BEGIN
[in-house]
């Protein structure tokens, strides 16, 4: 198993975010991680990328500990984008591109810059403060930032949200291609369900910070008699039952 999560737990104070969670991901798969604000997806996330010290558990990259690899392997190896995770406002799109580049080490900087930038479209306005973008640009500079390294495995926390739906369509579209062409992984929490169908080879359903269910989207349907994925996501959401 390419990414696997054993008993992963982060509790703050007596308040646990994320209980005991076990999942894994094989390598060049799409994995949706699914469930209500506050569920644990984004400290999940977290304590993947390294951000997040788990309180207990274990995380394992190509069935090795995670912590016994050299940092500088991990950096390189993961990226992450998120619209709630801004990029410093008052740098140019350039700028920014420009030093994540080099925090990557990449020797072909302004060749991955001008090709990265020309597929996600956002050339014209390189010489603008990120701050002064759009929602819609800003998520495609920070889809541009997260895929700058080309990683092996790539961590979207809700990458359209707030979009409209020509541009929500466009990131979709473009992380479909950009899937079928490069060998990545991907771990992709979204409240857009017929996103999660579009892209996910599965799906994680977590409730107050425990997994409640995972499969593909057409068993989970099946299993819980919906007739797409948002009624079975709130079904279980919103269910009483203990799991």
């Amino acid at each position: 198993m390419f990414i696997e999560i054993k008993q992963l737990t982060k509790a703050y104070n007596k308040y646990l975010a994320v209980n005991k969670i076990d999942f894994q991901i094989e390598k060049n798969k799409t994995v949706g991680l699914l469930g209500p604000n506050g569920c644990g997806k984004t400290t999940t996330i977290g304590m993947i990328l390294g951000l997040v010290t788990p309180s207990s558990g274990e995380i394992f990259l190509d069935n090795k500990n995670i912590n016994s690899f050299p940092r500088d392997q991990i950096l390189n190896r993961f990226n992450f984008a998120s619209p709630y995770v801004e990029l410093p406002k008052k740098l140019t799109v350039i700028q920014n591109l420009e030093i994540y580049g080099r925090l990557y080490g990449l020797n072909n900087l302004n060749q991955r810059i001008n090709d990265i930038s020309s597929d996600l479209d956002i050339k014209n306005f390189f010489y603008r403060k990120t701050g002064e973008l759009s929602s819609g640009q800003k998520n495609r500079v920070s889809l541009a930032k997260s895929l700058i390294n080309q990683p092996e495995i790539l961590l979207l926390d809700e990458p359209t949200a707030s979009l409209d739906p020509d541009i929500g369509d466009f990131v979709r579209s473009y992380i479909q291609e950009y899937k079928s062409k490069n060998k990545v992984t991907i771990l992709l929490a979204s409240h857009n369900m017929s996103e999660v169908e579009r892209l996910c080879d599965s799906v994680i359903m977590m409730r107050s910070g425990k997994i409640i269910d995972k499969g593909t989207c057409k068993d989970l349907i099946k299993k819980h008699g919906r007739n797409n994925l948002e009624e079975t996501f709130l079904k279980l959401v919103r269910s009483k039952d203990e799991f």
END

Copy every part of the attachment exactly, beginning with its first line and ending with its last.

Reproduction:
[in-house]
């Protein structure tokens, strides 16, 4: 198993975010991680990328500990984008591109810059403060930032949200291609369900910070008699039952 999560737990104070969670991901798969604000997806996330010290558990990259690899392997190896995770406002799109580049080490900087930038479209306005973008640009500079390294495995926390739906369509579209062409992984929490169908080879359903269910989207349907994925996501959401 390419990414696997054993008993992963982060509790703050007596308040646990994320209980005991076990999942894994094989390598060049799409994995949706699914469930209500506050569920644990984004400290999940977290304590993947390294951000997040788990309180207990274990995380394992190509069935090795995670912590016994050299940092500088991990950096390189993961990226992450998120619209709630801004990029410093008052740098140019350039700028920014420009030093994540080099925090990557990449020797072909302004060749991955001008090709990265020309597929996600956002050339014209390189010489603008990120701050002064759009929602819609800003998520495609920070889809541009997260895929700058080309990683092996790539961590979207809700990458359209707030979009409209020509541009929500466009990131979709473009992380479909950009899937079928490069060998990545991907771990992709979204409240857009017929996103999660579009892209996910599965799906994680977590409730107050425990997994409640995972499969593909057409068993989970099946299993819980919906007739797409948002009624079975709130079904279980919103269910009483203990799991």
């Amino acid at each position: 198993m390419f990414i696997e999560i054993k008993q992963l737990t982060k509790a703050y104070n007596k308040y646990l975010a994320v209980n005991k969670i076990d999942f894994q991901i094989e390598k060049n798969k799409t994995v949706g991680l699914l469930g209500p604000n506050g569920c644990g997806k984004t400290t999940t996330i977290g304590m993947i990328l390294g951000l997040v010290t788990p309180s207990s558990g274990e995380i394992f990259l190509d069935n090795k500990n995670i912590n016994s690899f050299p940092r500088d392997q991990i950096l390189n190896r993961f990226n992450f984008a998120s619209p709630y995770v801004e990029l410093p406002k008052k740098l140019t799109v350039i700028q920014n591109l420009e030093i994540y580049g080099r925090l990557y080490g990449l020797n072909n900087l302004n060749q991955r810059i001008n090709d990265i930038s020309s597929d996600l479209d956002i050339k014209n306005f390189f010489y603008r403060k990120t701050g002064e973008l759009s929602s819609g640009q800003k998520n495609r500079v920070s889809l541009a930032k997260s895929l700058i390294n080309q990683p092996e495995i790539l961590l979207l926390d809700e990458p359209t949200a707030s979009l409209d739906p020509d541009i929500g369509d466009f990131v979709r579209s473009y992380i479909q291609e950009y899937k079928s062409k490069n060998k990545v992984t991907i771990l992709l929490a979204s409240h857009n369900m017929s996103e999660v169908e579009r892209l996910c080879d599965s799906v994680i359903m977590m409730r107050s910070g425990k997994i409640i269910d995972k499969g593909t989207c057409k068993d989970l349907i099946k299993k819980h008699g919906r007739n797409n994925l948002e009624e079975t996501f709130l079904k279980l959401v919103r269910s009483k039952d203990e799991f």